The New Castle News of Thursday, July 3, 1986, reported, “New Castle is contributing in a big way to the colossal July 4 celebration of the 100th anniversary of the Statue of Liberty in New York Harbor. The festivities will be capped by 40,000 fireworks, and New Castle businessman George Zambelli heads one of the three companies providing the display… The Zambelli family is calling the Statue of Liberty display “the greatest outdoor entertainment event of the 20th century in the world.” They say it will be an “awesome” combination of specially made shells, choreographed to a specially written musical score. The spectacle will be launched from a “necklace” of 30 barges surrounding the tip of lower Manhattan. The finale will surround Liberty Island itself.”
Over the years Zambelli Fireworks has provided aerial fireworks, close proximity pyrotechnics, and special effects to clients all over the world including in Canada, Russia, Kuwait, Oman, Mexico, Puerto Rico, Guam, and the Virgin Islands. In the United States the company has put on spectacular shows at the National Mall in Washington D.C., Philadelphia Art Museum in Philadelphia, Pennsylvania, Walt Disney World in Orlando, Florida, the downtown area of Detroit, Michigan, Times Square in New York City, Fort McHenry in Baltimore, Maryland, Mount Rushmore in Keystone, South Dakota, “the strip” in Las Vegas, Nevada, and the Rose Bowl in Pasadena, California.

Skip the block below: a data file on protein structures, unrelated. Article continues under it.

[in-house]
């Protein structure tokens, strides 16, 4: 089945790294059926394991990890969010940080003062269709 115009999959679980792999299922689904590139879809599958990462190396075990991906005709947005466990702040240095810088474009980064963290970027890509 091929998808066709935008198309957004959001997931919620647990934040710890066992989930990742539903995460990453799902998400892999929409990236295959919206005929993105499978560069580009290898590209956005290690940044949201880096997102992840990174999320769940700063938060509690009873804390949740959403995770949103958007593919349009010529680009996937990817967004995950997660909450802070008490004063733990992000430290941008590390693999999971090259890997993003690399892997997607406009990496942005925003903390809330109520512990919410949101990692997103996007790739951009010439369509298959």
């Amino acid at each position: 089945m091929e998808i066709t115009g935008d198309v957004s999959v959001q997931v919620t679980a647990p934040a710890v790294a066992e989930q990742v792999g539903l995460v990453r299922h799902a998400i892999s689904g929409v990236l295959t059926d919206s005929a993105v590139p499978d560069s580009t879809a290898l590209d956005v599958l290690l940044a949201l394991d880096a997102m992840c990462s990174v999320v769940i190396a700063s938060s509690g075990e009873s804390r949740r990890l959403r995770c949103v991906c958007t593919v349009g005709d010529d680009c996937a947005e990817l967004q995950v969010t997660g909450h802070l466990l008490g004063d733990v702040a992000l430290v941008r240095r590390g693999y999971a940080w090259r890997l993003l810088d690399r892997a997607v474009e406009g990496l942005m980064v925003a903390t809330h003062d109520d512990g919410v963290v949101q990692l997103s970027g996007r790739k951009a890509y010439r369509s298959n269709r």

Zambelli has also provided fireworks for many special events, including the return of the U.S. hostages from Iran in 1981, the pre-nuptial celebration to honor Princess Diana and Prince Charles in 1981, the visit of Queen Elizabeth II to Canada in 1984, the opening of the Ellis Island museum in New York in 1990, the visit of Pope John Paul II to Baltimore in 1995, the 300th anniversary of Yale University in 2001, the 250th anniversary of Pittsburgh in 2008, the 150th birthday of West Virginia in 2013, and the visit of Pope Francis to Philadelphia in 2015.
Zambelli developed a close relationship with the Walt Disney Company, while providing fireworks for occasional events at Walt Disney World or movie premieres around the county. In August 2005, per an unusual request, the company fired the cremated ashes of the late author Hunter S. Thompson into the air at his private funeral in Colorado. The company has also been featured on numerous television shows, to include a 2008 episode of the popular Mythbusters on the Discovery Channel.
The company’s signature event is “Thunder Over Louisville,” the fireworks extravaganza that serves as the opening of the Kentucky Derby Festival. This Louisville-based event is considered the largest annual fireworks show in the United States. The company also provides regular fireworks for several professional sports teams, including the Pittsburgh Pirates, Pittsburgh Steelers, and Colorado Rockies.